Mises Daily Articles
As a culture, we like our reality on television, but seem to oppose it in economics.
For more than two years now, and even longer depending on your dating scheme, the federal government has waged war on the reality of the incredible Fed-fueled bubble that developed in housing, with spillover effects on the rest of economic life.
That bubble had to explode to restore some sanity to the economic environment. There is no getting around that. The policies were all about trying to paper over what we did not want to deal with as facts. But the facts won't go away.
Do we have to make a television show to get Washington to see it?
The FDIC has admitted that some 829 banks remain at risk of failure. That's 1 in 10. Only 118 have failed this year, but many more should have and would have absent Fed intervention. Meanwhile, there are no new banks started in the United States in the last quarter — the first time in 38 years that this has been true. As for the actual soundness of the banks, it's anyone's guess. How much bad debt they are carrying, with both lenders and borrowers agreeing to look the other way, is something that no one wants to know.
Then there is the other topic that no one wants to talk about: house prices. They need to fall more. Washington has attempted to prop them up with some 18 different programs, from mortgage buyouts to tax schemes. This delayed the fall of prices for a time. But they have begun to fall again, exactly to the point where nature wants to take them.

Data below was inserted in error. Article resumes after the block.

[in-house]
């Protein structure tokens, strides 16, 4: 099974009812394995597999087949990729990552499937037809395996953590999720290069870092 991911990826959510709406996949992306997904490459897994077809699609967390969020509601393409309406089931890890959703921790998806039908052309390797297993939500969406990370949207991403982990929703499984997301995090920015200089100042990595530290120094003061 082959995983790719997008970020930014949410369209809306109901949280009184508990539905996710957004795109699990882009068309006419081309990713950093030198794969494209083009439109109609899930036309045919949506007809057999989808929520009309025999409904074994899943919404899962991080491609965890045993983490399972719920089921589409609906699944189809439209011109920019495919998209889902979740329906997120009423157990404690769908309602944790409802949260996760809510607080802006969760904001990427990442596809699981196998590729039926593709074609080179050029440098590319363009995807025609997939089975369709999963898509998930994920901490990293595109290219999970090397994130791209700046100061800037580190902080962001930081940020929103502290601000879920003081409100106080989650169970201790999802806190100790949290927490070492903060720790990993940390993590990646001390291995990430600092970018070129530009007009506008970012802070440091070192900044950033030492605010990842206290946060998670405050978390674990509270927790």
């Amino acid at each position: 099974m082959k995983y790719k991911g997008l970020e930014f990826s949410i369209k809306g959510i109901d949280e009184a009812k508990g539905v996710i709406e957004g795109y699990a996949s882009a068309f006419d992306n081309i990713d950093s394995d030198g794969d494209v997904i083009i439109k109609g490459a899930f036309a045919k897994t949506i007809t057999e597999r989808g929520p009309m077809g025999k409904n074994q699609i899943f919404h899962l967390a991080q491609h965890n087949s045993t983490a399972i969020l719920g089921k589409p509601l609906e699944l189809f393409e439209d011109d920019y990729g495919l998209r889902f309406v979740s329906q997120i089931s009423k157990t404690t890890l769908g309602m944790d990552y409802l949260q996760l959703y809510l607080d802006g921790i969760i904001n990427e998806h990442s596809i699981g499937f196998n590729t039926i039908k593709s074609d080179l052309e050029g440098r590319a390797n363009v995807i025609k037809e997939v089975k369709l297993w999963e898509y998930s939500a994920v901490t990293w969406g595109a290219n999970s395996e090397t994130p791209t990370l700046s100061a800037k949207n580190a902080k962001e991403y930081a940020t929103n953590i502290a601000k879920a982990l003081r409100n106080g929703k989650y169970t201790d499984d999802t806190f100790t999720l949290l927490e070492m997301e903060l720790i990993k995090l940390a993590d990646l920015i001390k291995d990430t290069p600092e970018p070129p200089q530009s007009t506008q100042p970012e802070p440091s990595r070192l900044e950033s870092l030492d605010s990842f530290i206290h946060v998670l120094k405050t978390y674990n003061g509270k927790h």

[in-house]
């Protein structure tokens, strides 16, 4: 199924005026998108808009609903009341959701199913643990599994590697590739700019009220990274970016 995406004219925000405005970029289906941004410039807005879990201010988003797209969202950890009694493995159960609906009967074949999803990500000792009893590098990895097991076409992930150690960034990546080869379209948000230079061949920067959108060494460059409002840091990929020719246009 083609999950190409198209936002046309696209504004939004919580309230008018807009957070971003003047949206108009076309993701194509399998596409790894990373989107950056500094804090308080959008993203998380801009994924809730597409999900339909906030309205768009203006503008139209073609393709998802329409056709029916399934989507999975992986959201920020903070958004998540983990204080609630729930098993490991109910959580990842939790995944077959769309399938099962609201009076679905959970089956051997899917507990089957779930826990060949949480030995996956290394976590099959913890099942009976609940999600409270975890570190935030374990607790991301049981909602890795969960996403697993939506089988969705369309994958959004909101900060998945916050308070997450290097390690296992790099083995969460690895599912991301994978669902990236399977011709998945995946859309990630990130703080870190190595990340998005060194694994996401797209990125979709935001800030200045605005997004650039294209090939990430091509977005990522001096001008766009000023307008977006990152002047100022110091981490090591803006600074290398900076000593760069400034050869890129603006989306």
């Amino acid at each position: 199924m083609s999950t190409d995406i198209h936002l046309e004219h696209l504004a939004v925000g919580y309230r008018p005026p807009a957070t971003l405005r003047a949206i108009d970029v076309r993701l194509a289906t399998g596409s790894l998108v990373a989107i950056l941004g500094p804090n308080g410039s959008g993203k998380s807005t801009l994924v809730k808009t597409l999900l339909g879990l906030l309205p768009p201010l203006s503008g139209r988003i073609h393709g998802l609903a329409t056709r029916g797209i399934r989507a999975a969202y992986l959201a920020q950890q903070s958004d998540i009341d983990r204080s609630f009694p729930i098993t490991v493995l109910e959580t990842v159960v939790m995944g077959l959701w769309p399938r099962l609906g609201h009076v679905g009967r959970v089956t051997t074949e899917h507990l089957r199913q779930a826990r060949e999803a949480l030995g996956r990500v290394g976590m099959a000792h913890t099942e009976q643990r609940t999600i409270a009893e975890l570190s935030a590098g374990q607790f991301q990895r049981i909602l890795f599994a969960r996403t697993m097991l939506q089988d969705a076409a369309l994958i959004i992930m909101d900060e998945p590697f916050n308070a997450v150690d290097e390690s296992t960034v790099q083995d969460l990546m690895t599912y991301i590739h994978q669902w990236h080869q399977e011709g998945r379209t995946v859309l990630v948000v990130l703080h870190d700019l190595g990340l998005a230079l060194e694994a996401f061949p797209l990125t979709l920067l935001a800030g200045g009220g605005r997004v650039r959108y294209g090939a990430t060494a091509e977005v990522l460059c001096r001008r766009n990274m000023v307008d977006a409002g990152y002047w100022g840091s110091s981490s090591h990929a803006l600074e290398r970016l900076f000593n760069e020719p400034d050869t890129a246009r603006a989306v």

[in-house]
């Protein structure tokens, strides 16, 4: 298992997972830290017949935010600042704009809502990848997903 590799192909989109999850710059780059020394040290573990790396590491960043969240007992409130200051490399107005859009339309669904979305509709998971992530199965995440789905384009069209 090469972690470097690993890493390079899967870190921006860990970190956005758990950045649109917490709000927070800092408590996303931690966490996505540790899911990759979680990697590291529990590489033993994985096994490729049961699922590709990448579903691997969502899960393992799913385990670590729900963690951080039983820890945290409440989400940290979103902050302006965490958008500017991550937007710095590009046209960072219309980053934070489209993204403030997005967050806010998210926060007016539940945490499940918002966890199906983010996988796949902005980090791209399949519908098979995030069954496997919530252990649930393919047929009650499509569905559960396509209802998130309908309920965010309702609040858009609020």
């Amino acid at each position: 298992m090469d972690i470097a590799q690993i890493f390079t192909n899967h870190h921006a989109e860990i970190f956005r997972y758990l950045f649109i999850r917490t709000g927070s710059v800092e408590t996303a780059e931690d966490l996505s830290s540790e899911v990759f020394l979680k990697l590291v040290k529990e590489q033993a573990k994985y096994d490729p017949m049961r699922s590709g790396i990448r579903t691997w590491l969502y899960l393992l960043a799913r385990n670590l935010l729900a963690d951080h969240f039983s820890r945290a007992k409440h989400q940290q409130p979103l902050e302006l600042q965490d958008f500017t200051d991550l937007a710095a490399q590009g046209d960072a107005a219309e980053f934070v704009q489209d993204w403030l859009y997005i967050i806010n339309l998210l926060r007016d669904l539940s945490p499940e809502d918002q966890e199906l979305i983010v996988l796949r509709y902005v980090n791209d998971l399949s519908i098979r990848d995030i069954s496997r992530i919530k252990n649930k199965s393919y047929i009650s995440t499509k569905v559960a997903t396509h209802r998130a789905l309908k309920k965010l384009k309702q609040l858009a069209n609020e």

The problem is that you can't artificially boost both supply and demand at the same time. If you subsidize housing construction and that results in more houses being built, you apply downward pressure on the prices of houses that are currently on the market. If you subsidize house buying, you also promote house selling, allowing the reality of the real-estate glut to express itself in home prices.
There is no way that the central planners can get around this problem unless they both build and buy houses themselves and leave the rest of us out of it. That might help prettify the housing data but it does nothing to change market realities. Merrill Lynch, in fact, has published a report that suggests that the housing glut will not normalize for another five years, and that assumes some reasonable slowdown in the pace of building.
Already the government has done everything in its power to override market signals; at the same time it is attempting to make market signals operate in a way that conforms to political priorities. The problem is that you can't do both. You have to either defer to the market or abolish it.
The same is true with unemployment rates, which are stubbornly high. Now, what does it tell you when there is a surplus of workers relative to the number of job opportunities? It means that in some sectors, jobs are selling at too high a price. There are fixes for this. You can lower the minimum wage, reducing the cost of hiring, or workers can lower their reservation wage.
As it stands, Washington is doing nothing to encourage any of these fixes, so of course unemployment remains very high. Many young people have actually removed themselves from the market by going back to school to avoid paying their student loans. The state universities are glad to take their money.
A good indicator of future business conditions is commercial and industrial loans. They continue to fall as if off a cliff. How does the Fed deal with this? By keeping rates as low as possible on the short end, so that way banks have nothing to gain by lending and consumers have nothing to gain by saving. Not smart.